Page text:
My Dinner With Kurlansky – Fishing For Sustainability

I had dinner with Mark Kurlansky last night, author of such amazing books as Cod, Salt, and The Big Oyster: History on the Half Shell. Well, actually, that’s kind of a lie; I snacked while he spoke of his latest work, The Last Fish Tale. He came to the local Community Association in a small town in Connecticut to mingle, chat, and talk about his new book, and while I expected a packed venue, there ended up being only a small group attending.

I’m sure it had to do with the town being somewhat off the beaten track, if he were to speak in his native New York City I’m sure he would have packed the halls, but the atmosphere last night was quite causal and even intimate. He was animated and friendly, and eager to discuss anything we wanted, and as the night progressed, talk became more and more interesting.

What began with a reading from his new book turned into a Q&A session afterwards and an informal chat session later in the evening. After a few questions about his new book, and the city of Gloucester, the real protagonist, the topic quickly evolved into a long discussion about the plight of the creatures in our oceans.

The toll that modern fishing techniques, equipment and attitudes are taking on the sea is astounding. I have written many times about the plight of the Bluefin Tuna, but many other species such as Cod, Swordfish, the Patagonian Toothfish (Chilean Sea Bass), and even many species of shark are all in gave danger of disappearing from the waters that once sustained them.

The issues of Sustainable Fishing

Pollution, climate changes, and over fishing are all contributing on what seems to be a war against these creatures who are unable to protect themselves from man. It may make people think when many of our sushi items are no longer available, or are so overpriced as to be prohibitive, but the fear will set in when these foods are no longer available at all, and the reverberations are felt throughout our economies and lifestyle. Many lives depend on the sea, and not just those who fish.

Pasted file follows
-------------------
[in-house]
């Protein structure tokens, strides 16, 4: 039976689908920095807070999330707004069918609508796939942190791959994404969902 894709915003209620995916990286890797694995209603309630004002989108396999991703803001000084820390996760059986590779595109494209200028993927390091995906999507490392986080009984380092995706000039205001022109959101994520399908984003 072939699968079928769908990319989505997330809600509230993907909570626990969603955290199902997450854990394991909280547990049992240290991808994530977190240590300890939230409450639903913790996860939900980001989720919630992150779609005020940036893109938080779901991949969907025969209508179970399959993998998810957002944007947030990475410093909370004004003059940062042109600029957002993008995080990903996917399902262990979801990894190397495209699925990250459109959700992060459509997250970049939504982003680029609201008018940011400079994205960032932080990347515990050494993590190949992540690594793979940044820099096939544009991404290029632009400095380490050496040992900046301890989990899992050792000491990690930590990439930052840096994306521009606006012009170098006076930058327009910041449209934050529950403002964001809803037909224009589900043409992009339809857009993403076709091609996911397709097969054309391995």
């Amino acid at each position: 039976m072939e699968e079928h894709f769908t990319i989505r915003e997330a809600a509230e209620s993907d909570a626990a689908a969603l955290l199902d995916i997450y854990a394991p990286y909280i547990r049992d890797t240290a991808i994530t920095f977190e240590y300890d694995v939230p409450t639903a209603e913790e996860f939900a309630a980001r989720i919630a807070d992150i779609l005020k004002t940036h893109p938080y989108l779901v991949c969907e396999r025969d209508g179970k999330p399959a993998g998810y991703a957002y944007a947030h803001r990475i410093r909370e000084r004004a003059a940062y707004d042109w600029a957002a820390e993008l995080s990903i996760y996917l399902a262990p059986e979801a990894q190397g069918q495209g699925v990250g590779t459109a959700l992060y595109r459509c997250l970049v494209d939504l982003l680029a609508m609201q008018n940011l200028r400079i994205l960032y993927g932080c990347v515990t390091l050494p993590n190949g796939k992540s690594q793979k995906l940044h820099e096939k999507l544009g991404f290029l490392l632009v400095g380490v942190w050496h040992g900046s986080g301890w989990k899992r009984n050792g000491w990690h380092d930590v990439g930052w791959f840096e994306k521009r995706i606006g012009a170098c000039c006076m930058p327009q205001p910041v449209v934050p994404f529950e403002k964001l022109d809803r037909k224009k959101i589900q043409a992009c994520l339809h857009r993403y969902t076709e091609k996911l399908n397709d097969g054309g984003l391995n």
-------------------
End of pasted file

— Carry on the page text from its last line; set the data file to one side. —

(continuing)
Mr. Kurlansky raised a very interesting point last night. While many people have been calling for a boycott of various fish that are in extreme danger, this will punish all fishermen equally and not effectively solve the problem of groups that essentially fish with malice. In order to keep a fish population healthy, a complete ban is not necessary (or even possible), however a strong push towards sustainable fishing will ensure a species survival. Large trawlers will decimate a species, with collateral damage to others, and will quickly empty an area of life.

Keeping Sushi on The Menu

Quotas can be based on incorrect data, or even ignored. Sustainable hook and line fishing, however, will actually ensure that a species won’t be over fished (you just can’t catch enough fish with that method to ruin the population), and will actually produce a better product.

If you have ever seen a comparison of a fish caught in a trawler with a fish caught with a hook and line, you would want to eat the hooked fish without question, and you would gladly pay more for the privilege. It sounds easy, but the only way for sustainable fishing to become common practice is if consumers ask for it.

How To Help Keeping Our Seafood From Going Extinct

Your fishmonger may not know if the fish he sells originates from one source or the other, but if enough people ask, he will start to ask his suppliers. The information will move through the supply chain, and if fishermen begin to realize that consumers will only buy fish caught by sustainable practices, it may start a positive chain of events.

It almost seems like taking a step back technologically, and it is. But it is the only way to preserve the oceans, and if you want to eat your tuna, or mackerel sushi in the future, it is the only way you can ensure it will happen. Seafood may become more expensive, but at least we’ll still have it.

I grew up on the water. If I wasn’t digging clams on the shore of the Atlantic, I was casting a line into a lake in the Eastern Townships of Quebec. I was fishing before could read, and from the beginning, when my cousin helped me put my first worm on a hook and I reeled in a smallmouth bass, I have always had a healthy respect for the fish that was to end up on my plate. As a youth, I never thought much about the plight of the fish that I landed. It was breakfast, lunch, or dinner, and there would be another one tomorrow.

A Simple Solution To Ensure Our Seafood Food Supply

I am no longer a child, and have come to realize that I can’t think that way any longer. The only way to ensure the survival of the oceans diversity is to promote sustainable fishing. The easiest way to do this is to simply ask for it, whether you are at a store or a restaurant.

Warren Ransom

I have always been fascinated by the creation and culture of different foods, particularly sushi and sashimi in the modern era of Japanese cuisine. I am a classically trained chef and sushi connoisseur, also having operated a food service company and enjoy investigating and experimenting with food around the world.

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